There have been reports of divisions among the Taliban leadership, raising questions about the unity within the group which took over Afghanistan last month.
The public’s doubts about the group’s unity only increased earlier this month, when Mullah Abdul Ghani Baradar, the deputy prime minister, seemed to have disappeared from public view.
Then came reports that he had been killed.
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When he did reappear, it was in a pre-recorded video. Baradar, clearly reading from some sort of a statement, said his fading from the public eye was the result of travel, and that the Taliban, “have compassion among ourselves, more than a family”.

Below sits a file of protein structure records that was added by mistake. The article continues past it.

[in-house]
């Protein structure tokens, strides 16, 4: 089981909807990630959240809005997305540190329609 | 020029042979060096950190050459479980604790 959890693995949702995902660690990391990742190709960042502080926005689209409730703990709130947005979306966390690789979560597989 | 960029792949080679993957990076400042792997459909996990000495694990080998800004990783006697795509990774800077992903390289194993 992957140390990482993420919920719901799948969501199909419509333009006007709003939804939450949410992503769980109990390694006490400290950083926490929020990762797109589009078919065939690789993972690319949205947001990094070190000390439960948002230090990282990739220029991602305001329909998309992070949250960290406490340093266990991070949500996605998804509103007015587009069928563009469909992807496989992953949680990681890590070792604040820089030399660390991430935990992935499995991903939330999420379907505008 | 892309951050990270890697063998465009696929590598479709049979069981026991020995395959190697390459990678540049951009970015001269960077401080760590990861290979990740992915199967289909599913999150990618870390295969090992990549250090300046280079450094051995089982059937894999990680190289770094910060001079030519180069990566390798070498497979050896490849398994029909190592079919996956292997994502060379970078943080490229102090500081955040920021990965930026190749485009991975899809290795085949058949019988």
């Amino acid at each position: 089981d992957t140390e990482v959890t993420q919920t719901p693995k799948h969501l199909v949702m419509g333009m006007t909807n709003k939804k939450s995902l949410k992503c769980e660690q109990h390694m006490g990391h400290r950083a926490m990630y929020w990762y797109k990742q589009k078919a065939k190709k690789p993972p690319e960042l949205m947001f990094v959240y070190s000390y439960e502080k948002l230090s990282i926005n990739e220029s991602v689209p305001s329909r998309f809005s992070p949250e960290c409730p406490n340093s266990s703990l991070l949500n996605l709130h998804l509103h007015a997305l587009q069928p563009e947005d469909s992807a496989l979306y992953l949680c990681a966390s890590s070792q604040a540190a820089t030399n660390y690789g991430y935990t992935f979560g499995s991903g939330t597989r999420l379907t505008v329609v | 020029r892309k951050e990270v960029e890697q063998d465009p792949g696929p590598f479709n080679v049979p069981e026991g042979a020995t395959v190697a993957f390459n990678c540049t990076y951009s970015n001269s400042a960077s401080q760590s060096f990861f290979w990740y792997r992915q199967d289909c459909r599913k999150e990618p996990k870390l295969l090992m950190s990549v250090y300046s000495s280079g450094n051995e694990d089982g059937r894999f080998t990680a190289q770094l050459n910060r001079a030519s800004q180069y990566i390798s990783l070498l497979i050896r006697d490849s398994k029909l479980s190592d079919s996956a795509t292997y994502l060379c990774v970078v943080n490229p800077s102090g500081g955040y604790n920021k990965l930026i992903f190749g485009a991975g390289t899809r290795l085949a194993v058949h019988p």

In a final bid to ease suspicions about his death or injury, Baradar was photographed attending a meeting with United Nations officials on Monday. However, diplomatic and political sources have told Al Jazeera that the discord among the Taliban leadership is real, adding that if the disharmony grows, it will spell further trouble for the Afghan people.
A writer and reporter who has spent several years covering the Taliban said the divisions are the result of a political-military divide. The hardliners, he said, “feel that they are owed things for 20 years of fighting”.
Awaiting the spoils of war
A political source who has had a decades-long relationship with the Taliban’s top brass agrees. He says the effects of that rift extend from the halls of power to the streets, where the Taliban fighters have been going through major cities and forcefully taking the belongings of former officials and their families.
“Right now, all they care about is taking people’s cars and houses,” the source said.
Families of former officials have told Al Jazeera that Taliban fighters have tried to seize their belongings, including homes they rented and their private cars.